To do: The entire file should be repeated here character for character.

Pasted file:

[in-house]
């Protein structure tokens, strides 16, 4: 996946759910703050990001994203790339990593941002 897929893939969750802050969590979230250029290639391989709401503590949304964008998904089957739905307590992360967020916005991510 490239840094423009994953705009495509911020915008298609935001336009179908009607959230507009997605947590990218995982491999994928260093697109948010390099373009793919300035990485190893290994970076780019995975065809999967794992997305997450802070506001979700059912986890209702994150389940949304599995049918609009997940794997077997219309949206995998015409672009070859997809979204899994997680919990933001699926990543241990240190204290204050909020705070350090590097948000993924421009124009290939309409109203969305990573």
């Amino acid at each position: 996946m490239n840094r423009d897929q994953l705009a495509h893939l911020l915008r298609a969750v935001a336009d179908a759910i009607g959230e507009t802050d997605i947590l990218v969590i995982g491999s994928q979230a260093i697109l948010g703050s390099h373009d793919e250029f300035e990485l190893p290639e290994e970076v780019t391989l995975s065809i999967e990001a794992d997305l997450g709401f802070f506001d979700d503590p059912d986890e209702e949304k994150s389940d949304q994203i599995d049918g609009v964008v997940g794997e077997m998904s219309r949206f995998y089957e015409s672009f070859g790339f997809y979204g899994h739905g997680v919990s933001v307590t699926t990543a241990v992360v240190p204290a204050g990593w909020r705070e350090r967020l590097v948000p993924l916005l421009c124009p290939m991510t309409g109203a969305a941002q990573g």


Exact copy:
[in-house]
């Protein structure tokens, strides 16, 4: 996946759910703050990001994203790339990593941002 897929893939969750802050969590979230250029290639391989709401503590949304964008998904089957739905307590992360967020916005991510 490239840094423009994953705009495509911020915008298609935001336009179908009607959230507009997605947590990218995982491999994928260093697109948010390099373009793919300035990485190893290994970076780019995975065809999967794992997305997450802070506001979700059912986890209702994150389940949304599995049918609009997940794997077997219309949206995998015409672009070859997809979204899994997680919990933001699926990543241990240190204290204050909020705070350090590097948000993924421009124009290939309409109203969305990573």
């Amino acid at each position: 996946m490239n840094r423009d897929q994953l705009a495509h893939l911020l915008r298609a969750v935001a336009d179908a759910i009607g959230e507009t802050d997605i947590l990218v969590i995982g491999s994928q979230a260093i697109l948010g703050s390099h373009d793919e250029f300035e990485l190893p290639e290994e970076v780019t391989l995975s065809i999967e990001a794992d997305l997450g709401f802070f506001d979700d503590p059912d986890e209702e949304k994150s389940d949304q994203i599995d049918g609009v964008v997940g794997e077997m998904s219309r949206f995998y089957e015409s672009f070859g790339f997809y979204g899994h739905g997680v919990s933001v307590t699926t990543a241990v992360v240190p204290a204050g990593w909020r705070e350090r967020l590097v948000p993924l916005l421009c124009p290939m991510t309409g109203a969305a941002q990573g």